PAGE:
Ride-hailing platform, Bolt has denied allegations by certain persons on social media that it is conniving with SARS officers to abduct #EndSARS protesters.
Bolt has explicitly refuted claims suggesting that it is permitting drivers to take riders going for #EndSARS protests to police stations instead.
One twitter user, Jodela claimed that her friend in Lagos booked a Bolt ride from Ikeja to Agege but the driver reportedly drove her to a police station at Alimosho. Some other social media users have accused the e-hailing platform of allegedly using its 50% “SOROSOKE” discount as a means to lure #EndSARS protesters and hand them over to the Police.
Recall that the #EndSARS campaign was reignited last week by a video clip showing how a rider was harassed by SARS operatives. Due to the Bolt driver’s suspected involvement, people claimed Bolt was enabling SARS violence and have been calling for a boycott of its app.
Bolt responded by explaining that it was not liable for drivers’ conduct, as its drivers are classified as independent contractors.
As at the time of this writing, no picture, audio or video evidence has surfaced to support these accusations. However, in the article cited above, a Bolt driver had told Technext that it is ‘highly possible’ that some drivers actually collude with SARS officers.
“This driving is gig work and some drivers are also policemen who want to make extra money. So you can imagine if your driver is a policeman, what that could easily mean,” he said.
The accusations against Bolt are centred around its drivers reportedly aiding and abetting SARS operatives to assault riders.
Sanctioning Complicit Drivers
While refuting recent allegations, Bolt has stated that it will take action against drivers who are colluding with rogue Policemen to assault and intimidate riders.
The taxi-hailing service has categorically asked people to report any case of drivers’ complicity with rogue officers and says such drivers will be sanctioned.
Although many people on social media have recently complained about Bolt drivers enabling Police violence, Bolt has never provided proof that any drivers previously found guilty have been penalised for previous infractions.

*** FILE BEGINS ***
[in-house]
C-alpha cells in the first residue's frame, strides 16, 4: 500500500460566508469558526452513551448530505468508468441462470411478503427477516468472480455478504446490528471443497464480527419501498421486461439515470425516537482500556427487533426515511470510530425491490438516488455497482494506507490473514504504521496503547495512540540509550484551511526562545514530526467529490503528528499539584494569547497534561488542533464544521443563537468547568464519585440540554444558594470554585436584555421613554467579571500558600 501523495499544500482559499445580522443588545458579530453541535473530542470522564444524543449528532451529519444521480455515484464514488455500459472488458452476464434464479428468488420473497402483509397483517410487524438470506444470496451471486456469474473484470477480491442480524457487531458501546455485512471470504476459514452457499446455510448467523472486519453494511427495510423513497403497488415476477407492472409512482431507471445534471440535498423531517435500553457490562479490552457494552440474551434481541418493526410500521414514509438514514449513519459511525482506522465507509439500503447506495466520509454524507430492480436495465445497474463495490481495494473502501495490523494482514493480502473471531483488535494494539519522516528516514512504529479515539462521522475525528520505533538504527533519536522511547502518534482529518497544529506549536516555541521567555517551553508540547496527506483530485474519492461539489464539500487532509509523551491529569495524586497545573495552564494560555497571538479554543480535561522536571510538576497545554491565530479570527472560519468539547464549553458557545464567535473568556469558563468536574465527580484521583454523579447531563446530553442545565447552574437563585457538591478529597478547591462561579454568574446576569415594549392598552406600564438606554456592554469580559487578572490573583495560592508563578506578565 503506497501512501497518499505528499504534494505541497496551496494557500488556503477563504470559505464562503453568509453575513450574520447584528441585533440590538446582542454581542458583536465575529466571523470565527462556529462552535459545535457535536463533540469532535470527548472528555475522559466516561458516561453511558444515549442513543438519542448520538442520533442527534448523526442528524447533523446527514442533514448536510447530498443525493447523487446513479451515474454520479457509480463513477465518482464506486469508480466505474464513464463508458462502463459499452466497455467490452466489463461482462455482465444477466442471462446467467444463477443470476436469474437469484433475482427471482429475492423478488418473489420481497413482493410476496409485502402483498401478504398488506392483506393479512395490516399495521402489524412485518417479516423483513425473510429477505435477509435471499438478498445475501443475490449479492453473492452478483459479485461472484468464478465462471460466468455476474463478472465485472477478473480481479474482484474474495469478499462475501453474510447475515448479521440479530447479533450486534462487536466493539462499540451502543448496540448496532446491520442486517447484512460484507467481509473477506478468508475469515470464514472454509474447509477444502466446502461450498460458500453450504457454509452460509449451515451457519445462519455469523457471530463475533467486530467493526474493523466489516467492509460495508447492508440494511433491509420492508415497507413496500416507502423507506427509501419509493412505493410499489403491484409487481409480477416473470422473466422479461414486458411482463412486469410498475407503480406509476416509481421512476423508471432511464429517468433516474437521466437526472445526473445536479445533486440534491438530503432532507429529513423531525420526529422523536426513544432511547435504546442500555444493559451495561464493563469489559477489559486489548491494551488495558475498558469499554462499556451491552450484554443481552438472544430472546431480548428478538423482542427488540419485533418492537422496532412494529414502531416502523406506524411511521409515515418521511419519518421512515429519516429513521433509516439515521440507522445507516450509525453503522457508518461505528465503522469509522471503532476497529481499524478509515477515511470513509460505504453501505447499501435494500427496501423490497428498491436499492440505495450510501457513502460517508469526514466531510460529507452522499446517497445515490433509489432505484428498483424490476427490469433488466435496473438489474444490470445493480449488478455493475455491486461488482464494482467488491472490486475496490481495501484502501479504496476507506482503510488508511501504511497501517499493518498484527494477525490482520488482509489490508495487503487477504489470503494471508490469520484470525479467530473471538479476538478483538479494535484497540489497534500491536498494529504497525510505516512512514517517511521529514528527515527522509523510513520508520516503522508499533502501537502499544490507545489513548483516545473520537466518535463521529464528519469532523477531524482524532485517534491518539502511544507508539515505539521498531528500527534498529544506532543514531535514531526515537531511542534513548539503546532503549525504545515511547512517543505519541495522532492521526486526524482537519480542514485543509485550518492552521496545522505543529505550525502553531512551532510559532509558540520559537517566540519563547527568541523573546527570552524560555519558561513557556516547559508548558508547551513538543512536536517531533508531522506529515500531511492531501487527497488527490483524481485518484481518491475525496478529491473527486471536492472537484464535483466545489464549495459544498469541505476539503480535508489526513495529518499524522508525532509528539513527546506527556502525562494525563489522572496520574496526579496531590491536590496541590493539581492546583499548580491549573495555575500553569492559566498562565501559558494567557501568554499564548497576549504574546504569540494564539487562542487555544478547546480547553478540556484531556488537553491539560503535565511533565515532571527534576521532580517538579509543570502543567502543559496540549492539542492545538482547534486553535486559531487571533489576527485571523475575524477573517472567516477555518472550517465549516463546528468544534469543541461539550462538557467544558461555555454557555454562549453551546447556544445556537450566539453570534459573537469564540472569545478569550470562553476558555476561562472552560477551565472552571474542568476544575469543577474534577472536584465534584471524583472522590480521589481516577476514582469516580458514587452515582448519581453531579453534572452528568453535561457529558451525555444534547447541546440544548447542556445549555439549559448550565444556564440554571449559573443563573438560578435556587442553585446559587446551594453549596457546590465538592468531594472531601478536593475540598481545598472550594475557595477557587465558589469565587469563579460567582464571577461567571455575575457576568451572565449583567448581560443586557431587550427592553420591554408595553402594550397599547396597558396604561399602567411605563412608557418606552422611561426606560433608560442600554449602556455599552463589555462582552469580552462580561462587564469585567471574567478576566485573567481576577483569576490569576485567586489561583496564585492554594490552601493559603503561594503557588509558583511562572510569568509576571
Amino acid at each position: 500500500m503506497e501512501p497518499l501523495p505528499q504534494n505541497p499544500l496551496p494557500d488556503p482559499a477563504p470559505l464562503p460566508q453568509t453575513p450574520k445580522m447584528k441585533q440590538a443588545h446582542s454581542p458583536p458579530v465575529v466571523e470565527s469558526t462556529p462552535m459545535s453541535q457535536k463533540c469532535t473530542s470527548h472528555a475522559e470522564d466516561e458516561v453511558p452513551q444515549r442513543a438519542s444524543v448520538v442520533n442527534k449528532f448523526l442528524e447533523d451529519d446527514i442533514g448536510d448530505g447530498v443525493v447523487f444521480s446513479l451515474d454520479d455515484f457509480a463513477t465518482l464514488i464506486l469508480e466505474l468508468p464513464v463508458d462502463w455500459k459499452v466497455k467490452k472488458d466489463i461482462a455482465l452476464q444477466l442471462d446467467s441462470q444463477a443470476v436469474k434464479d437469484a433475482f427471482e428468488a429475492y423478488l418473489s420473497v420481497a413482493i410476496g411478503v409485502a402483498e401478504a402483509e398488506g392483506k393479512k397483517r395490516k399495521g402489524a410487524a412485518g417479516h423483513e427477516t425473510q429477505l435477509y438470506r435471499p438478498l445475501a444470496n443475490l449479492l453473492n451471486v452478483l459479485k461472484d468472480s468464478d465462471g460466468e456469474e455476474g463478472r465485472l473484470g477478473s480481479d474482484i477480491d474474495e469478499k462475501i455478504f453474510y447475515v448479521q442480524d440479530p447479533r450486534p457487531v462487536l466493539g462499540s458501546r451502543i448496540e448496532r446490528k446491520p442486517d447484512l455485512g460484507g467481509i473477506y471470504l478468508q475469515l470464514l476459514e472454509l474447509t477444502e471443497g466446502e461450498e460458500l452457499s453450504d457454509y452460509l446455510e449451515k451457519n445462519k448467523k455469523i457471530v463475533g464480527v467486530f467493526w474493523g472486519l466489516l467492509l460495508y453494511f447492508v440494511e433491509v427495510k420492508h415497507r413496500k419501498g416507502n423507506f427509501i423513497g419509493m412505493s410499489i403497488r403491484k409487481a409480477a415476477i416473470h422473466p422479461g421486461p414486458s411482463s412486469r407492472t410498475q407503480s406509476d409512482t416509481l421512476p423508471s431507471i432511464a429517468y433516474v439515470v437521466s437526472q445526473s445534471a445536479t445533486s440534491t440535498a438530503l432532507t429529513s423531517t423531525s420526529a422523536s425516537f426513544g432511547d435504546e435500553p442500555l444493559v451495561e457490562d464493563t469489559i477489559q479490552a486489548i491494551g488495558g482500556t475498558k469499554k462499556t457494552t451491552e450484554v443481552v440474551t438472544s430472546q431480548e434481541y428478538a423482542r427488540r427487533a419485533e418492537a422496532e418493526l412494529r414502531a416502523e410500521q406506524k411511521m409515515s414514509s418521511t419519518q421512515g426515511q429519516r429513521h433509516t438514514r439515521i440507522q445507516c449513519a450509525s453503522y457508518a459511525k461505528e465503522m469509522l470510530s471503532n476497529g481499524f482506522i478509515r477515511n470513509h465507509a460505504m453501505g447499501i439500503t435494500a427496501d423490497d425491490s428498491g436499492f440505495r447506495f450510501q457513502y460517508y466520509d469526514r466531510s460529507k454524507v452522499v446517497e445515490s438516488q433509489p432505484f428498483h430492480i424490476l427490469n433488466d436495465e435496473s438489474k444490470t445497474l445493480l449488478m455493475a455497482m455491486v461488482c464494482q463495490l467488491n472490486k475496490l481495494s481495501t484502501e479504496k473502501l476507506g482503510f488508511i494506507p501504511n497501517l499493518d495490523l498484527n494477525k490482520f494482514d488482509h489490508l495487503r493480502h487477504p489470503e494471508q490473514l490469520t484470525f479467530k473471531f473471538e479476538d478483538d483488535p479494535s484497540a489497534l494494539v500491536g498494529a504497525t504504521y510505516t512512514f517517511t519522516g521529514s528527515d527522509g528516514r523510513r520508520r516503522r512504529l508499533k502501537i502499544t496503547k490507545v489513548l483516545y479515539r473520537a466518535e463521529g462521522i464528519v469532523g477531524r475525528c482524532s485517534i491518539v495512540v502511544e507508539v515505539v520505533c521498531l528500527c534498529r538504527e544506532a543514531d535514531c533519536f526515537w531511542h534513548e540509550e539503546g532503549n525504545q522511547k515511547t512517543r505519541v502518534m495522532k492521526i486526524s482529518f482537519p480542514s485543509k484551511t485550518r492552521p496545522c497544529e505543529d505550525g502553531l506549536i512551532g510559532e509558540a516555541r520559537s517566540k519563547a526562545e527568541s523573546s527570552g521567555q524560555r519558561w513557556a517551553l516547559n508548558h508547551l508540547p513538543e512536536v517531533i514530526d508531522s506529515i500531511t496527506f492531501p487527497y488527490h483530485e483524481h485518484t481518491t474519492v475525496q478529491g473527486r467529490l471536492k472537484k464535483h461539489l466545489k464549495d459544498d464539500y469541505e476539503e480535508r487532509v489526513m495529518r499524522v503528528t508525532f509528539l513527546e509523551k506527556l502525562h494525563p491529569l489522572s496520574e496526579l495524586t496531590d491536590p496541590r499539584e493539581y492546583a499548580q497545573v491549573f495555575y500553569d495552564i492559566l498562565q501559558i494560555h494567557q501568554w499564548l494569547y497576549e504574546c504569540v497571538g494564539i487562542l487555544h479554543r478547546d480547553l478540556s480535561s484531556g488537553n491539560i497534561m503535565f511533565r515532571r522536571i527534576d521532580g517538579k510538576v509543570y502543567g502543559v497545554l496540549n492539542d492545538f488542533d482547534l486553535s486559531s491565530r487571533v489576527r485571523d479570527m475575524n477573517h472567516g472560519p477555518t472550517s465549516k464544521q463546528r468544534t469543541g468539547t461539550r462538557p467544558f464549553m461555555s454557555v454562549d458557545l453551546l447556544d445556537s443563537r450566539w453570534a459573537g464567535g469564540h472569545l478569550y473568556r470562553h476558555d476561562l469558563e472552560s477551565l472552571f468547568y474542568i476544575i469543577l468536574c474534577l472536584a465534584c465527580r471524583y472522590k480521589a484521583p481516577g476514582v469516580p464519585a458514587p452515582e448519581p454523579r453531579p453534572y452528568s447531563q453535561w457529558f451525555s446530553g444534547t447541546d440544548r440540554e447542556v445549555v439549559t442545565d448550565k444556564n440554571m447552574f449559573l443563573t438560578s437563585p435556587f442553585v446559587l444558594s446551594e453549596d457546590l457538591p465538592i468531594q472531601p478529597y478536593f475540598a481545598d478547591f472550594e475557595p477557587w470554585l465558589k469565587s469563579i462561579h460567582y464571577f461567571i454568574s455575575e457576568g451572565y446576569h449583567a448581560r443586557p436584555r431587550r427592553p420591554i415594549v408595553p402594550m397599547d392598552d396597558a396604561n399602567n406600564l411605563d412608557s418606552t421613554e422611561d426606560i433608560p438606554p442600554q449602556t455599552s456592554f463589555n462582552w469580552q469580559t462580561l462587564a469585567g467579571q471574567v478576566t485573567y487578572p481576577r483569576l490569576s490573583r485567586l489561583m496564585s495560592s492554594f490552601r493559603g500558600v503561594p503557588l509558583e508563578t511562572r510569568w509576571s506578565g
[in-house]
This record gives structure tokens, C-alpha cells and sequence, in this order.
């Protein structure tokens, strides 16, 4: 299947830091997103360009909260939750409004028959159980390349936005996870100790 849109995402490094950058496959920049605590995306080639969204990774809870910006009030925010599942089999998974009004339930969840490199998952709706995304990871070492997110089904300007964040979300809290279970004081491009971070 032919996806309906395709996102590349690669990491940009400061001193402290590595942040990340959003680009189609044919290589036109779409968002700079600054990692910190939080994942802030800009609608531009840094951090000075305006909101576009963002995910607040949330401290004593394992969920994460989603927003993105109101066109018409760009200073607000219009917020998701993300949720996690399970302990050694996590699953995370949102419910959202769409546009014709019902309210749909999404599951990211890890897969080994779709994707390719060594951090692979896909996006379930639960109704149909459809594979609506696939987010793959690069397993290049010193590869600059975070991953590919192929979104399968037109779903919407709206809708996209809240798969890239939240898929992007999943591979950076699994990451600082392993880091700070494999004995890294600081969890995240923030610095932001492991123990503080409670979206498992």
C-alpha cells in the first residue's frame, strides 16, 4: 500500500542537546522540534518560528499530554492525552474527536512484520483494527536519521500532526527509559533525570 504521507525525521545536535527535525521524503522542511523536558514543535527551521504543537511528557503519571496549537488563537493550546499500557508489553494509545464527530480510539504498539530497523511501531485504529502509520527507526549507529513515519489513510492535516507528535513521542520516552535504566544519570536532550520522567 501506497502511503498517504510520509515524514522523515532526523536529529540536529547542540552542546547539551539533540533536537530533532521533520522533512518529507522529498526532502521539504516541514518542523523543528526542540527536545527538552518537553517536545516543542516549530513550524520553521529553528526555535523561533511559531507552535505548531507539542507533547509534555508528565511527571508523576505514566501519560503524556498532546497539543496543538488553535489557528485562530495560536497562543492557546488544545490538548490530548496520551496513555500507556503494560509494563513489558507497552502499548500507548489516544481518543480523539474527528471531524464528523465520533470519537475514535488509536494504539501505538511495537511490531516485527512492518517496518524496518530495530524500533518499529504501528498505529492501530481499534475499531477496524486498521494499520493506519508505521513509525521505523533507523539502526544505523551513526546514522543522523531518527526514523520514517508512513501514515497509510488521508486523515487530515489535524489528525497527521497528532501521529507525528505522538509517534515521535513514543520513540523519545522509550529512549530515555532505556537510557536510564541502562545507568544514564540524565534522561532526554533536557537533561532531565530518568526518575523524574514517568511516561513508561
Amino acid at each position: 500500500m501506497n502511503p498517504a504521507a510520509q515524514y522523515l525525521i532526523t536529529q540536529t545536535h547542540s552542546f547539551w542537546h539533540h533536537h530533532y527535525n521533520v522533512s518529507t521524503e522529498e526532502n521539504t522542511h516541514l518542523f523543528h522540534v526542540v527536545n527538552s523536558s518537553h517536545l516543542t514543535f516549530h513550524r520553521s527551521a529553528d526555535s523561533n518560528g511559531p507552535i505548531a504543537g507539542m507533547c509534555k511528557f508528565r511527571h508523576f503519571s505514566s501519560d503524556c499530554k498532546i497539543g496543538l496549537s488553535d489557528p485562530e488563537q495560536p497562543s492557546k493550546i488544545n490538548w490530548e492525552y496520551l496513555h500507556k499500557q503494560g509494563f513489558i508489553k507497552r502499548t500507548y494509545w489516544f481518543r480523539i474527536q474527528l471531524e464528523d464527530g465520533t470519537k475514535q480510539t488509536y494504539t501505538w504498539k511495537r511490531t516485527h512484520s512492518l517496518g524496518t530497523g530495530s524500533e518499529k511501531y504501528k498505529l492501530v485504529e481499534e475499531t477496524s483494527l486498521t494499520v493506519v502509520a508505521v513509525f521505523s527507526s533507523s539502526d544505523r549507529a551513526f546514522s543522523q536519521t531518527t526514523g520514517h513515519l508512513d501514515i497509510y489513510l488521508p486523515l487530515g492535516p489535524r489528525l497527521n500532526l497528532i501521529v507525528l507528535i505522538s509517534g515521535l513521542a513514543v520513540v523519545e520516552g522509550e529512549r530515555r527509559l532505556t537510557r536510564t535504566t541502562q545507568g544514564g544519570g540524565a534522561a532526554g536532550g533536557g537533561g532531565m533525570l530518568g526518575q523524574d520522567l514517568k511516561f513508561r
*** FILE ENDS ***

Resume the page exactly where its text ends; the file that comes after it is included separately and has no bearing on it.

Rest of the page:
Until Bolt actually sanctions complicit drivers, riders won’t be wrong to feel the taxi-hailing platform is only paying lip service to their several complaints.
Bolt Not Thoroughly Vetting Drivers
Almost anyone can become a Bolt driver in Nigeria as the platform does not totally investigate drivers to determine their suitability to the role.
Although the platform has introduced an identity verification for drivers, it only confirms the driver’s identity with respect to picture, address, vehicle ownership. Bolt does not check for the drivers’ medical records and criminal history.
Bolt’s biggest competitor, Uber conducts a thorough check on driver partners’ driving record and criminal history to make sure that riders are safe. Medical assessments are also carried out on drivers to ensure that they are physically fit and mentally stable.
By not carrying out these checks, it is possible that a number of Bolt drivers have a history of violence or medical conditions that may put riders at risk.
Perhaps Bolt isn’t checking for drivers’ criminal and medical history because they are termed independent contractors. However, Uber drivers are also independent contractors but still go through these checks before obtaining authorisation to be hosted on the company’s platform.
App Security Concerns for Bolt Riders
The biggest security concern for Bolt riders is the ride-hailing platform’s inability to track drivers. This means that if a Bolt driver deliberately veers off course during a trip, Bolt is unable to trace the location of both driver and rider.
In a situation where a Bolt rider is harassed or extorted, there is no way Bolt can ascertain the address where the car is stationed to inform emergency services or rescue teams.
Such rider will therefore be at the mercy of the driver. Bolt’s liability terms does state that Bolt, its representatives, directors and employees are not liable for any loss or damage a passenger incurs as a result of using Bolt services. But riders’ safety should be considered a top priority for the ride-hailing company.
Unlike Bolt, Uber’s app is designed to collect Global Positioning System (GPS) data during trips. The data is constantly collected and relayed to Uber’s servers for processing and storage.
GPS systems are also fitted in the cars to track the vehicles. Uber can therefore track drivers’ location for every trip which provides greater security for riders.
Due to the various accusations levelled against Bolt, calls have been made by Bolt riders on social media asking people to boycott its app. The ride-hailing platform has received negative publicity in the past week due to drivers’ conduct.
Speaking on the situation, President of the National Union of App-based Workers (NUPABW), Comrade Ibrahim Ayoade hadd told Technext in a previous article that the police have targeted Bolt riders because they believe most Yahoo boys use the e-hailing service.
Despite the public backlash, Bolt maintains its stance that it is not in anyway supporting or backing drivers to enable Police violence in Nigeria.
Get the best of Africa’s daily tech to your inbox – first thing every morning.
Join the community now!